A CLI for JSHint
A command line interface and npm package for jshint.
To use jshint from any location (for npm v1.x) you need to install using the global (-g) flag.
npm install -g jshint
You can also require JSHint itself as a module.
var jshint = require('jshint');
Note: If you are using npm v1.x be sure to install jshint locally (without the -g flag) or link it globally.
- gedit-node-jshint - Simply use CTRL+J in gedit to run JSHint using
- vim syntastic - Run node-jshint at each file save.
- sublime-jshint -
command-Bon any .js file.
F4next error line,column.
shift-F4previous error line,column.
Specify a custom reporter module (see example/reporter.js).
Use a jslint compatible xml reporter.
Show additional non-error data generated by jshint (unused globals etc).
Note: This behavior described below is very different from versions prior to
The CLI uses the default options that come with JSHint.
Only one extra option is unique to node-jshint:
allows you to define an object of globals that get ignored for every file.
To see an example you can look at how whitelisted globals are defined
in the jshint code
To have your own configuration apply, there are several methods you can use:
--config=/path/to/your/config command line option to specify your own configuration file outside of the directory tree for your project.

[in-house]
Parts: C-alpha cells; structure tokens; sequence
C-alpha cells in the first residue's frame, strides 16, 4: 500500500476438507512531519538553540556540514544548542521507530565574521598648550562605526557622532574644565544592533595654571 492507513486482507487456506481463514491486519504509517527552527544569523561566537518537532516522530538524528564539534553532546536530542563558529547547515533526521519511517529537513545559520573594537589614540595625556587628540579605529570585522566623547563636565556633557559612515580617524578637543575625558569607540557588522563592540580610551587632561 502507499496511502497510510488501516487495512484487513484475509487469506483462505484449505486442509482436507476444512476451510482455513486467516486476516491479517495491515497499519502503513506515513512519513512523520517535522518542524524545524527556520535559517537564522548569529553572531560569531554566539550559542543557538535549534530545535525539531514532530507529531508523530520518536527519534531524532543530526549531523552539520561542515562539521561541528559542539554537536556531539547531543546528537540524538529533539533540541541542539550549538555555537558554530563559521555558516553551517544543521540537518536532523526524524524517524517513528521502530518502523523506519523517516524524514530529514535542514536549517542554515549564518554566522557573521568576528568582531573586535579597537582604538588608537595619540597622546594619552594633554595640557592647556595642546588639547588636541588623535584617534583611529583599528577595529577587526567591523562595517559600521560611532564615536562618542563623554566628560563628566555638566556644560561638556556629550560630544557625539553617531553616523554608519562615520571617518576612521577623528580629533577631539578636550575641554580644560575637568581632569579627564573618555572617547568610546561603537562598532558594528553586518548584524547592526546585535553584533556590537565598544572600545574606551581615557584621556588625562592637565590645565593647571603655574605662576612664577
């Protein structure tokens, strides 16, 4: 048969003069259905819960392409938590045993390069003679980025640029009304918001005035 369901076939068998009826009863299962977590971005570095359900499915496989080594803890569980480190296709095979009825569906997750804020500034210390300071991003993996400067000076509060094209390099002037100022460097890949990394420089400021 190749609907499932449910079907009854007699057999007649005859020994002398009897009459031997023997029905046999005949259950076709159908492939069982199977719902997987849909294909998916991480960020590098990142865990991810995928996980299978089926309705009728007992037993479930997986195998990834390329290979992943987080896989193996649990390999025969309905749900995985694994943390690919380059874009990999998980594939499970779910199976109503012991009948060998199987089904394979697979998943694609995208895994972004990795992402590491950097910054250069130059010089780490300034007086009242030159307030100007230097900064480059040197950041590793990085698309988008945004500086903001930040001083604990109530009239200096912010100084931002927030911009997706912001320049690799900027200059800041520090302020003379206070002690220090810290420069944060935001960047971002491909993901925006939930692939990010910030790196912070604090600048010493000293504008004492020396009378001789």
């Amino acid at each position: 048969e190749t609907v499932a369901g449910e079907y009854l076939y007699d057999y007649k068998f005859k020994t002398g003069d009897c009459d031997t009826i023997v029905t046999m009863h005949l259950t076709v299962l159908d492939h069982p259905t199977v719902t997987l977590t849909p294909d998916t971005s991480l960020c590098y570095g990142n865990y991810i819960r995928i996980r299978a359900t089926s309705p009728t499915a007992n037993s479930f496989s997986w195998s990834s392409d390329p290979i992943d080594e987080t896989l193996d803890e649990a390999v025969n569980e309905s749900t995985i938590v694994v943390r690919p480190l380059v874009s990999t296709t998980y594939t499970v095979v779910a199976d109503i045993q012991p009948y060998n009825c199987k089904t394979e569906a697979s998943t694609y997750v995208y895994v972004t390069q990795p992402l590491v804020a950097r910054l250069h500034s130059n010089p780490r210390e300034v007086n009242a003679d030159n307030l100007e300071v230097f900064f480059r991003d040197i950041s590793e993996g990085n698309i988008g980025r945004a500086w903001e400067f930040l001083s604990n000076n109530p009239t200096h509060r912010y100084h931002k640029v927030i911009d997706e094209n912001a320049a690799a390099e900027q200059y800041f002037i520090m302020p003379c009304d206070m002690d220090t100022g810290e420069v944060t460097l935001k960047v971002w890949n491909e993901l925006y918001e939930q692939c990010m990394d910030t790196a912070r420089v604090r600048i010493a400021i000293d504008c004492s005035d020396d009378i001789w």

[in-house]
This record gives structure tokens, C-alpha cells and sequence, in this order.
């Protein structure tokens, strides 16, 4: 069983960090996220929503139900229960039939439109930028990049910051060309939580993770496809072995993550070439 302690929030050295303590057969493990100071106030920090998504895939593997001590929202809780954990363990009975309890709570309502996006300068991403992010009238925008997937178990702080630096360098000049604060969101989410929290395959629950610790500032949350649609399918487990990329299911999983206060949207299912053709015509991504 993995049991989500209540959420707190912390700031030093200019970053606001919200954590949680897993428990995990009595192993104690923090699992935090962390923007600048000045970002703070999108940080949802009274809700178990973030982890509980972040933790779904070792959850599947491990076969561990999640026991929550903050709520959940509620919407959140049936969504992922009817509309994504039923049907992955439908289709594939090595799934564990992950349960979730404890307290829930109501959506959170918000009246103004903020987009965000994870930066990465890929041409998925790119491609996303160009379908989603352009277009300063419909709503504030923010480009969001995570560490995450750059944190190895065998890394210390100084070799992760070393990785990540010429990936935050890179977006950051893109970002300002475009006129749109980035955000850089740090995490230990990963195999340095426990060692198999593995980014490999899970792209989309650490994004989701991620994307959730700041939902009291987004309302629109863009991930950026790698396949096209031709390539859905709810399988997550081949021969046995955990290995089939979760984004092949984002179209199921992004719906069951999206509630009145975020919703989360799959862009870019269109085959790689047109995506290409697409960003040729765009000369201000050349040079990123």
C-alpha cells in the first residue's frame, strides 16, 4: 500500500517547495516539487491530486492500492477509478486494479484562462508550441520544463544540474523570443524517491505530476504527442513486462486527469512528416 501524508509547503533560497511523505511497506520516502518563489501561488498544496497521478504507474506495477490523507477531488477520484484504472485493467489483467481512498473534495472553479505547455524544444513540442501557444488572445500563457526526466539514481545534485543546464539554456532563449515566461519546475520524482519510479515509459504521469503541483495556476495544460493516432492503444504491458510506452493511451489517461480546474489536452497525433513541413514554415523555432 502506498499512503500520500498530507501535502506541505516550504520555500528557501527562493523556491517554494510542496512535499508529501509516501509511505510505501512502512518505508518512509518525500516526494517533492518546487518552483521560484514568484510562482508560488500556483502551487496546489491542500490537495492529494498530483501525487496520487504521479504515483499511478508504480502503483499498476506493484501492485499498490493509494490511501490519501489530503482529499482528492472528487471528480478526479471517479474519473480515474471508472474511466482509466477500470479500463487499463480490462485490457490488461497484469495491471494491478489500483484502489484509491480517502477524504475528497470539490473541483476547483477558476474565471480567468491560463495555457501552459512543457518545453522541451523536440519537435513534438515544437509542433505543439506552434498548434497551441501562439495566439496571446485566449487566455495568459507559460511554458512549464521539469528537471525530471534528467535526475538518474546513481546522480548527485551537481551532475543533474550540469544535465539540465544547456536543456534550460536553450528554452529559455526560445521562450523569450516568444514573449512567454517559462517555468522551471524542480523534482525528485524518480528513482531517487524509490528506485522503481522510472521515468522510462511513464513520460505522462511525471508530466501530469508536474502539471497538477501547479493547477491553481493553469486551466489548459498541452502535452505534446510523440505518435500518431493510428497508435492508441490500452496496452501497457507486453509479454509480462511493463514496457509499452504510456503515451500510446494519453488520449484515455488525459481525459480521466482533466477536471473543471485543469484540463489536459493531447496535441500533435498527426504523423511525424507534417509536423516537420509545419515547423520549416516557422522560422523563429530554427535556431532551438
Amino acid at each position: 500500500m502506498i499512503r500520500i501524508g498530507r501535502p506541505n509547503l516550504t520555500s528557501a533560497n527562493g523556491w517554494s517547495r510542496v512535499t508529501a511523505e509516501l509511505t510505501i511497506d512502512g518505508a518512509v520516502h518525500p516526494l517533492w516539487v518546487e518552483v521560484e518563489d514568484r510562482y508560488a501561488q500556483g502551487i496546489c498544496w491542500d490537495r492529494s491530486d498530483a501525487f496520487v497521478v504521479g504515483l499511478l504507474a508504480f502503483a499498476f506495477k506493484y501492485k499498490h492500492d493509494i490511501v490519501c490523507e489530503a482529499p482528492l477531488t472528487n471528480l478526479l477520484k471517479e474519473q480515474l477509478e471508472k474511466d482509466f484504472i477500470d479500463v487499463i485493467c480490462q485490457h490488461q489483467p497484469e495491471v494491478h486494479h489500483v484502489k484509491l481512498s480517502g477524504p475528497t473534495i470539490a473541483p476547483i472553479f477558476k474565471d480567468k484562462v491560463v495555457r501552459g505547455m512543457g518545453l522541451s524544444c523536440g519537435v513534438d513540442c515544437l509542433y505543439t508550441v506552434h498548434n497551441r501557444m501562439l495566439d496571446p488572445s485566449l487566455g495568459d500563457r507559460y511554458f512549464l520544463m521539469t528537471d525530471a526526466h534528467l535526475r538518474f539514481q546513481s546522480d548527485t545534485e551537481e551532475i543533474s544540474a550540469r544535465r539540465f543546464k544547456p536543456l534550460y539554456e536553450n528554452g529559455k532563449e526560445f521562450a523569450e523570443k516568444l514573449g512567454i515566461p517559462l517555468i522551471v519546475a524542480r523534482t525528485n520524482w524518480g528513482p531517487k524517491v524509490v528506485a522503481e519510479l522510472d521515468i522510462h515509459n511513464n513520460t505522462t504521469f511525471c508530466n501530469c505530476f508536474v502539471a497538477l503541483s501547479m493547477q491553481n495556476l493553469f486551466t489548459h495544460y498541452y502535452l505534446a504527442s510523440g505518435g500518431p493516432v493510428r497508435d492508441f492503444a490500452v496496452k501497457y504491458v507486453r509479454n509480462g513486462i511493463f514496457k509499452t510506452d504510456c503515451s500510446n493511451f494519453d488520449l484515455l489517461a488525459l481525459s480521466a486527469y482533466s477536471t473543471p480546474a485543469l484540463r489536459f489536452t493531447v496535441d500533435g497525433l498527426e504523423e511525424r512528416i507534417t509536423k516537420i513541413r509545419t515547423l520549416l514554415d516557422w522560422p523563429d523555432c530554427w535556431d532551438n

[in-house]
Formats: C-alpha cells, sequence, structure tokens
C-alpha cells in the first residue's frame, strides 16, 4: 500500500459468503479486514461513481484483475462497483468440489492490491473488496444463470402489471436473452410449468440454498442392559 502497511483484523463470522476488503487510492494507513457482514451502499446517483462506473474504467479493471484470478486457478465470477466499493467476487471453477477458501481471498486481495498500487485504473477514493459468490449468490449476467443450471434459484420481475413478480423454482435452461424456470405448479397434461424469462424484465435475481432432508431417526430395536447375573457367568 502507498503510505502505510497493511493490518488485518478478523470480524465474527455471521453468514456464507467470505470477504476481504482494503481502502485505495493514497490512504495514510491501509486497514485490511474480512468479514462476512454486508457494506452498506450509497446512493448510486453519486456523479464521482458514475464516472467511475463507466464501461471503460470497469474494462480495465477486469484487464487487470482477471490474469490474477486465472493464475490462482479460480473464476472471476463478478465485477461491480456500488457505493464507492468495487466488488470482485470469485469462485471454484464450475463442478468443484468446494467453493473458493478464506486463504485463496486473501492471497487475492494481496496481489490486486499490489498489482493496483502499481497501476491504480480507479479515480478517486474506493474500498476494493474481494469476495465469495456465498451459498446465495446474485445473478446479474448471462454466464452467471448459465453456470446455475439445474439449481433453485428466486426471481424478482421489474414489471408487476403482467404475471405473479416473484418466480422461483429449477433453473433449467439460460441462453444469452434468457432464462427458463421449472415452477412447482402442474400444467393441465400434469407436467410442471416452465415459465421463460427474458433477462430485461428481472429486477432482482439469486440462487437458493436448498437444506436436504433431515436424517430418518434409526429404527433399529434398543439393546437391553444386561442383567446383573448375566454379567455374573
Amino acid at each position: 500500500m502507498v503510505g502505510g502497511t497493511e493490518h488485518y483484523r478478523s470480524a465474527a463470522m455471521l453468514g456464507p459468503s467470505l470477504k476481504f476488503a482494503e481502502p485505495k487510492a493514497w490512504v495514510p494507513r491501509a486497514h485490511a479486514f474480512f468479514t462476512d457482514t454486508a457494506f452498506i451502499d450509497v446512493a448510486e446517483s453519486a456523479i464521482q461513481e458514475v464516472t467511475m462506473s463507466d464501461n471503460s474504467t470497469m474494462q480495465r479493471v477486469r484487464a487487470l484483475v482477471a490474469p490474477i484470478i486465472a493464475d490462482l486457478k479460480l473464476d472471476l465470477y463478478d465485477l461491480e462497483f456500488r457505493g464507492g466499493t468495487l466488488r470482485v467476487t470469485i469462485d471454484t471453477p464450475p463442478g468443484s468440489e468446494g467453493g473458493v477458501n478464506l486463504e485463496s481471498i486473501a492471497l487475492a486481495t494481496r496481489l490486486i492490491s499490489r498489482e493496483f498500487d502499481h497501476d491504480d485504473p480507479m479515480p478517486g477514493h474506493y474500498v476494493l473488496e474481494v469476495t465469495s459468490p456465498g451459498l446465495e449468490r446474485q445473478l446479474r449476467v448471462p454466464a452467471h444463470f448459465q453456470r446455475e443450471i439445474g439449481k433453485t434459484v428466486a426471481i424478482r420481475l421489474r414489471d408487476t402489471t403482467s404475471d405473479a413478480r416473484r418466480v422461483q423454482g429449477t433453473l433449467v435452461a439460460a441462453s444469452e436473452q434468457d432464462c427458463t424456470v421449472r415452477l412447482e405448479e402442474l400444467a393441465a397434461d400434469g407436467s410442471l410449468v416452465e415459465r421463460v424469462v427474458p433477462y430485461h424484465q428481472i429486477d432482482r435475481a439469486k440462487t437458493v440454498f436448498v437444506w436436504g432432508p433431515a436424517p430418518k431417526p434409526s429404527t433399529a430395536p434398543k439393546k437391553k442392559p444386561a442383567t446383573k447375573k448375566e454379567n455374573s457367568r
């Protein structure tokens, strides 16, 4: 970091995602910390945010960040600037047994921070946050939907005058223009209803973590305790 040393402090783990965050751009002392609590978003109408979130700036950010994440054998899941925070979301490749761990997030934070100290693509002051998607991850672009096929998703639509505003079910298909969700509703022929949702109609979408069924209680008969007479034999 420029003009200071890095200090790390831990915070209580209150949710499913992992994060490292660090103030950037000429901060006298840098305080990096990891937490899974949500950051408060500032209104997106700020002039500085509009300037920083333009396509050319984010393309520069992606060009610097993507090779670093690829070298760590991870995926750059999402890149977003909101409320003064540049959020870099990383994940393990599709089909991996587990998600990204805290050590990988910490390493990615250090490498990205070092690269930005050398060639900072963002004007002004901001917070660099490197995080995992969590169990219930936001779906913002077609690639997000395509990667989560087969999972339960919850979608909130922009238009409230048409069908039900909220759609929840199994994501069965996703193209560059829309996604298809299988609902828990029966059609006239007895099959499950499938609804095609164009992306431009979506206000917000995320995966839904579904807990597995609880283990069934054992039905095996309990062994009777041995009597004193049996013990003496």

When the CLI is called, and a configuration file isn't specified already,
node-jshint will attempt to locate one for you starting in
pwd. (or "present working directory") If this does not yield a
.jshintrc file, it will move one level up (
..) the directory tree all the way up to the filesystem root. If a file is found, it stops immediately and uses that set of configuration.
This setup allows you to set up one configuration file for your entire project. (place it in the root folder) As long as you run
jshint from anywhere within your project directory tree, the same configuration file will be used.
If all the methods above do not yield a
.jshintrc to use, the last place that will be checked is your user's
Default extension for files is ".js". If you want to use JSHint with other file extensions (.json), you need to pass this extra extension as an option :
If there is a .jshintignore file in your project's directory tree, (also provided you run
jshint from within your project's directory) then any directories or files specified will be skipped over. (behaves just like a
Note: Pattern matching uses minimatch, with the nocase option. When there is no match, it performs a left side match (when no forward slashes present and path is a directory).
- All tests are passing.
- No (new) JSHint errors are introduced.